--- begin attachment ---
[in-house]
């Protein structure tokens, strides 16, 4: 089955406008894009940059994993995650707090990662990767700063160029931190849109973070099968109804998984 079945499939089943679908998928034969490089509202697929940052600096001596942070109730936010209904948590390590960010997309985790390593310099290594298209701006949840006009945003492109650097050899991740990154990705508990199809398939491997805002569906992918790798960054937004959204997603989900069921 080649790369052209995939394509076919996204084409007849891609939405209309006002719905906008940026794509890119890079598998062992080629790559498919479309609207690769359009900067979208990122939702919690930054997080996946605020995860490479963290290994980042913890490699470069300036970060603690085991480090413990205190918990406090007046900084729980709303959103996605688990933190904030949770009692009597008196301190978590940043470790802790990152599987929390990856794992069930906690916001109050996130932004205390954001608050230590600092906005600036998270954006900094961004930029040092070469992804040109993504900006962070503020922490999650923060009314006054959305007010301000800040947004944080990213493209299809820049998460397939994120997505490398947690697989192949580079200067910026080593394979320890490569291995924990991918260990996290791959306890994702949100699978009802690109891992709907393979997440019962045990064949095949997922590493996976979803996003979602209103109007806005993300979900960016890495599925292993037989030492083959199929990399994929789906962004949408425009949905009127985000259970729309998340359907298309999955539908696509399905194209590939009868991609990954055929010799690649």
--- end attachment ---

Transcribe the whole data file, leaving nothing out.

[in-house]
């Protein structure tokens, strides 16, 4: 089955406008894009940059994993995650707090990662990767700063160029931190849109973070099968109804998984 079945499939089943679908998928034969490089509202697929940052600096001596942070109730936010209904948590390590960010997309985790390593310099290594298209701006949840006009945003492109650097050899991740990154990705508990199809398939491997805002569906992918790798960054937004959204997603989900069921 080649790369052209995939394509076919996204084409007849891609939405209309006002719905906008940026794509890119890079598998062992080629790559498919479309609207690769359009900067979208990122939702919690930054997080996946605020995860490479963290290994980042913890490699470069300036970060603690085991480090413990205190918990406090007046900084729980709303959103996605688990933190904030949770009692009597008196301190978590940043470790802790990152599987929390990856794992069930906690916001109050996130932004205390954001608050230590600092906005600036998270954006900094961004930029040092070469992804040109993504900006962070503020922490999650923060009314006054959305007010301000800040947004944080990213493209299809820049998460397939994120997505490398947690697989192949580079200067910026080593394979320890490569291995924990991918260990996290791959306890994702949100699978009802690109891992709907393979997440019962045990064949095949997922590493996976979803996003979602209103109007806005993300979900960016890495599925292993037989030492083959199929990399994929789906962004949408425009949905009127985000259970729309998340359907298309999955539908696509399905194209590939009868991609990954055929010799690649």